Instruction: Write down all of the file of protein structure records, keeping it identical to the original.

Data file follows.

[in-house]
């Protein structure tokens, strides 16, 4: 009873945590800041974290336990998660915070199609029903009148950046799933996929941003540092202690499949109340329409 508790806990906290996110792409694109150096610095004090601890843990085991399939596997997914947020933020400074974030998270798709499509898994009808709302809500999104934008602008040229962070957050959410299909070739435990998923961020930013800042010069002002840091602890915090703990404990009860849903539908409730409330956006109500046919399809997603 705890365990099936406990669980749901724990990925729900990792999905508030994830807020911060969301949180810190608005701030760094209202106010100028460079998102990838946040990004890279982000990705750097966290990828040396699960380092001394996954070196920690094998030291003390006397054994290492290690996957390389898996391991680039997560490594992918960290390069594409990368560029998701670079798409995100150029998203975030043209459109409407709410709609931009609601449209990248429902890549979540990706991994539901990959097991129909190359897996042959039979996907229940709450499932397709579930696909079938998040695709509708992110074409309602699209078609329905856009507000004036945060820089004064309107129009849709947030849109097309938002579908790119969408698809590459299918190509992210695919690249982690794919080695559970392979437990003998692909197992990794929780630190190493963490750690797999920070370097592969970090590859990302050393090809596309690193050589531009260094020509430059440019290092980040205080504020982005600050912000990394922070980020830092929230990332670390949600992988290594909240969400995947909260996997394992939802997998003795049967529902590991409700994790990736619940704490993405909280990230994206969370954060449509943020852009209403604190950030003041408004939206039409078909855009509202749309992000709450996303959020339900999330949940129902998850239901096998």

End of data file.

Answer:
[in-house]
């Protein structure tokens, strides 16, 4: 009873945590800041974290336990998660915070199609029903009148950046799933996929941003540092202690499949109340329409 508790806990906290996110792409694109150096610095004090601890843990085991399939596997997914947020933020400074974030998270798709499509898994009808709302809500999104934008602008040229962070957050959410299909070739435990998923961020930013800042010069002002840091602890915090703990404990009860849903539908409730409330956006109500046919399809997603 705890365990099936406990669980749901724990990925729900990792999905508030994830807020911060969301949180810190608005701030760094209202106010100028460079998102990838946040990004890279982000990705750097966290990828040396699960380092001394996954070196920690094998030291003390006397054994290492290690996957390389898996391991680039997560490594992918960290390069594409990368560029998701670079798409995100150029998203975030043209459109409407709410709609931009609601449209990248429902890549979540990706991994539901990959097991129909190359897996042959039979996907229940709450499932397709579930696909079938998040695709509708992110074409309602699209078609329905856009507000004036945060820089004064309107129009849709947030849109097309938002579908790119969408698809590459299918190509992210695919690249982690794919080695559970392979437990003998692909197992990794929780630190190493963490750690797999920070370097592969970090590859990302050393090809596309690193050589531009260094020509430059440019290092980040205080504020982005600050912000990394922070980020830092929230990332670390949600992988290594909240969400995947909260996997394992939802997998003795049967529902590991409700994790990736619940704490993405909280990230994206969370954060449509943020852009209403604190950030003041408004939206039409078909855009509202749309992000709450996303959020339900999330949940129902998850239901096998």